What’s the price of an accurate clock? Entropy, a new study has revealed.
Entropy — or disorder — is created every time a clock ticks. Now scientists working with a tiny clock have proven a simple relationship: The more accurate a clock runs, the more entropy it generates.
"If you want your clock to be more accurate, you’ve got to pay for it,” study co-author Natalia Ares, a physicist at the University of Oxford, told Live Science. “Every time we measure time, we are increasing the universe’s entropy."
As we go forward in time, the second law of thermodynamics states that the entropy of a system must increase. Known as the "arrow of time," entropy is one of the few quantities in physics that sets time to go in a particular direction — from the past, where entropy was low, to the future, where it will be high.
This tendency for disorder to grow in the universe explains many things, such as why it’s easier to mix ingredients together than separate them out, or why headphone wires get so intricately tangled together in pants pockets. It’s also through this growing disorder that entropy is wedded so intimately to our sense of time. A famous scene in Kurt Vonnegut’s novel "Slaughterhouse-Five" demonstrates how differently entropy makes one direction of time look to the other by playing World War II in reverse: Bullets are sucked from wounded men; fires are shrunk, gathered into bombs, stacked in neat rows, and separated into composite minerals; and the reversed arrow of time undoes the disorder and devastation of war.
This intimate connection between time and entropy has fascinated scientists for decades. Machines, such as clocks, also produce entropy in the form of heat dissipated to their surroundings. Physicists have been able to prove that a tiny quantum clock — a type of atomic clock that uses laser-cooled atoms that jump at highly regular intervals — creates more disorder the more accurately it measures time. But until now, it has been very difficult to prove that larger, more mechanically complex clocks create more entropy the more accurate they get, even if the idea sounds good in theory.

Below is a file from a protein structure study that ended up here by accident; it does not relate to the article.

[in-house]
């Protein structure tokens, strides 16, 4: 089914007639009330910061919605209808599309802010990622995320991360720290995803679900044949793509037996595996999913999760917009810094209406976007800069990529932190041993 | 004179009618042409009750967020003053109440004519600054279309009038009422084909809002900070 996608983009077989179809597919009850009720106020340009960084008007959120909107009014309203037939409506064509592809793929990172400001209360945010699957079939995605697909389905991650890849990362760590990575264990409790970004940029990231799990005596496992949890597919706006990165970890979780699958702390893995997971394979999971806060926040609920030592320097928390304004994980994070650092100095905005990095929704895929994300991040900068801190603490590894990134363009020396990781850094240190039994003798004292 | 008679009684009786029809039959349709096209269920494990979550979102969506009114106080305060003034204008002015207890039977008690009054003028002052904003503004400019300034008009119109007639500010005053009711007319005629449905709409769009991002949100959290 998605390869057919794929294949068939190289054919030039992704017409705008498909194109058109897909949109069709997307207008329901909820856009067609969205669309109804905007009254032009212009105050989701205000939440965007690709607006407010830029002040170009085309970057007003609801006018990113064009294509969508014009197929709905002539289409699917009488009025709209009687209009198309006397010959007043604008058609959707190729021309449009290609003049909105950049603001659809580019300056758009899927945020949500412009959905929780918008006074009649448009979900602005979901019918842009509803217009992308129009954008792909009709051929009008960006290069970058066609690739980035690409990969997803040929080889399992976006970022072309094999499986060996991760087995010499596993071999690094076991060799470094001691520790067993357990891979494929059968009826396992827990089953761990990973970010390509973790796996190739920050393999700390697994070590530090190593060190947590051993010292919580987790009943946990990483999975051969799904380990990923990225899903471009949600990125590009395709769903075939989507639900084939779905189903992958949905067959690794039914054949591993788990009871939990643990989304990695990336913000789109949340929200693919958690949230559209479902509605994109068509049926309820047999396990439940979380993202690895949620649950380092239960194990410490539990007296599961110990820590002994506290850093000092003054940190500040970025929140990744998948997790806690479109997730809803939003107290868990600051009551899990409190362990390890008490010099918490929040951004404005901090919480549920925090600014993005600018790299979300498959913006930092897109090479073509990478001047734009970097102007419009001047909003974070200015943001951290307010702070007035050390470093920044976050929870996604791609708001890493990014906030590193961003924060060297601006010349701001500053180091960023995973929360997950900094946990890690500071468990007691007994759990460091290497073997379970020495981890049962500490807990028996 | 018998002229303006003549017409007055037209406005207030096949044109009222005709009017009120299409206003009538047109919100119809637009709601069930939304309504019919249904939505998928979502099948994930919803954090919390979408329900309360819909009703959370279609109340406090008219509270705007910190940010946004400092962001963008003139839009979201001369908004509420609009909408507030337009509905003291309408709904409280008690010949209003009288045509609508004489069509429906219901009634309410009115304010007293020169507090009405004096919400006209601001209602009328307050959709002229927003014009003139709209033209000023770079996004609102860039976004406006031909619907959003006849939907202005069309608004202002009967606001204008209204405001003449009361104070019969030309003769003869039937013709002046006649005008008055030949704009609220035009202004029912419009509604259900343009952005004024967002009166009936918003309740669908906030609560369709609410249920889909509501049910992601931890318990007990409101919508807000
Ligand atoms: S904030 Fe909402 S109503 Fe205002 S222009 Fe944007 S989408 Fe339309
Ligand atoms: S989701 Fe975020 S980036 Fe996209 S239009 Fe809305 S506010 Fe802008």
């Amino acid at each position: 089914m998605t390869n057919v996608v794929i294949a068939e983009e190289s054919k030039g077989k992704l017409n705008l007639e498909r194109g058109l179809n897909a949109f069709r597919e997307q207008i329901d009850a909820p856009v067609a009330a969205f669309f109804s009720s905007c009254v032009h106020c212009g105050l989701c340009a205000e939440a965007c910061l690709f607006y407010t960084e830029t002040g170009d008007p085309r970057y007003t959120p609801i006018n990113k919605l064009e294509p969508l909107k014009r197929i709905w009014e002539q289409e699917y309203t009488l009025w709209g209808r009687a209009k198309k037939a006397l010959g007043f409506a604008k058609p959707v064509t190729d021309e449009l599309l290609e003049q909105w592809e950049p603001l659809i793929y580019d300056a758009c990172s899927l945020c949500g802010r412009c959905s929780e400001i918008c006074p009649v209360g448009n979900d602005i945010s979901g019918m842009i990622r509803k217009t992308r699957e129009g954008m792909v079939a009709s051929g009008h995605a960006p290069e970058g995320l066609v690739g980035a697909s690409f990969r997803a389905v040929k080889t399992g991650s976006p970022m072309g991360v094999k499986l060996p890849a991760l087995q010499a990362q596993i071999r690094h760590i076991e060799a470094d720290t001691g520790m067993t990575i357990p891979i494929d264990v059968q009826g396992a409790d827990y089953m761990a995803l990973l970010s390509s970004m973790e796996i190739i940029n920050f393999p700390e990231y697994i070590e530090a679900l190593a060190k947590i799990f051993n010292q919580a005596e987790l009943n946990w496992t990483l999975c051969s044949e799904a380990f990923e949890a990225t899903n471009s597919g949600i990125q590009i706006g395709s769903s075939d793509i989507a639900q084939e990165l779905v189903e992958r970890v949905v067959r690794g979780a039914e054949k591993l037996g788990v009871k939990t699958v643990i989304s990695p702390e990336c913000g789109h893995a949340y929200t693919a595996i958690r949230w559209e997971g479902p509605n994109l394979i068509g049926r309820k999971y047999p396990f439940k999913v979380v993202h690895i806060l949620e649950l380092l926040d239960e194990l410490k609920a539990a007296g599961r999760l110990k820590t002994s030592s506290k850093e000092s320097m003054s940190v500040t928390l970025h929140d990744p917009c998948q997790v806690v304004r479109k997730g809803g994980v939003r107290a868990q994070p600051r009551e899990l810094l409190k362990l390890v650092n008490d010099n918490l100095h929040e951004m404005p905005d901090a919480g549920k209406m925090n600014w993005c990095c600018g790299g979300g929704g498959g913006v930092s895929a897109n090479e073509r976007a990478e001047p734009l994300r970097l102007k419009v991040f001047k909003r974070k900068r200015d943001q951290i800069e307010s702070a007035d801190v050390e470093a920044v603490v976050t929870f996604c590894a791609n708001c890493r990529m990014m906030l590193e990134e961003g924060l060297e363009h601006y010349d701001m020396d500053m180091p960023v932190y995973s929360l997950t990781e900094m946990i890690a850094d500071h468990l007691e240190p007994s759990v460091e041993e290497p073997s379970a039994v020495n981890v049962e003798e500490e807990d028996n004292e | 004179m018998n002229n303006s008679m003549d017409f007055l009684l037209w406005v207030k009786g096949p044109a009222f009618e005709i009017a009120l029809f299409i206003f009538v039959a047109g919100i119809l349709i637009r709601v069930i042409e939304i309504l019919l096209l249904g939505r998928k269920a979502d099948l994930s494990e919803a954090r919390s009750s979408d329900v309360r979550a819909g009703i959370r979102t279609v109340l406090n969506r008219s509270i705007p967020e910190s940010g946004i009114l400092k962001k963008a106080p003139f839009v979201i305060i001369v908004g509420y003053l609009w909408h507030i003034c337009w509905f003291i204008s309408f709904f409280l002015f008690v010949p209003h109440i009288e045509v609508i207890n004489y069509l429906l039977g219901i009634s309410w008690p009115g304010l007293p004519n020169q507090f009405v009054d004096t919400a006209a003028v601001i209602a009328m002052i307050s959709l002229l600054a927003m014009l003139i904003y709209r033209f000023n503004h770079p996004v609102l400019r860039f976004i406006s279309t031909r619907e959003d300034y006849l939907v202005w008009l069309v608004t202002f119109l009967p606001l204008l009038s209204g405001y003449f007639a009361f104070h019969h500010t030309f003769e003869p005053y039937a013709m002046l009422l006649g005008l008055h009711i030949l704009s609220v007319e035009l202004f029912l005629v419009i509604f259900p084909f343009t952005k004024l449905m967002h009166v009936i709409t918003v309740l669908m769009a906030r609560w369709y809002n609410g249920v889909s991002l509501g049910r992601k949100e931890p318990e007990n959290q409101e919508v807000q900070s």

"Clocks are in some way like little steam engines — you need to put work into them to measure time," Ares said, where the “work is the energy transfer needed to make mechanical devices like clocks run. "In order to get that regular tick, tick, tick, you have to get the machine going. That means you need to invest in entropy production."
To test this idea, the researchers built a simplified clock made up of a 50-nanometer-thick, 1.5-millimeter-long membrane stretched between two tiny posts that they vibrated with pulses of electricity. By counting every flex up and down as a tick, the team showed that more powerful electrical signals made the clock tick more regularly and accurately, but at the cost of adding more heat — and therefore more entropy — to the system.
Seeing this relationship between entropy and accuracy play out in a device much larger than a quantum clock has given the researchers confidence that their findings could be universal. Perhaps if clocks didn’t produce any entropy, they’d be just as likely to run backwards as they do forwards, and the more entropy they generate the more they’re protected from stutters and backwards fluctuations.
"We don’t know for certain yet, but what we’ve found — for both our clock and for quantum clocks — is that there’s a proportional relationship between accuracy and entropy," Ares said. "It might not always be a linear relationship for other clocks, but it does look like the accuracy is bounded by the laws of thermodynamics."
Asides from being useful for designing clocks and other devices in the future, the researchers view their findings as laying the groundwork for further exploration of how the large scale laws of thermodynamics apply to tiny nanosized devices. .
"We now have so much control over these tiny devices, and are able to measure them with so much precision, that we’re rediscovering thermodynamics at a completely new scale." Ares said. "It’s like the Industrial Revolution at the nanoscale."
The researchers published their findings May 6 in the journal Physical Review X.
Originally published on Live Science.
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Ben Turner is a U.K. based staff writer at Live Science. He covers physics and astronomy, among other topics like tech and climate change. He graduated from University College London with a degree in particle physics before training as a journalist. When he's not writing, Ben enjoys reading literature, playing the guitar and embarrassing himself with chess.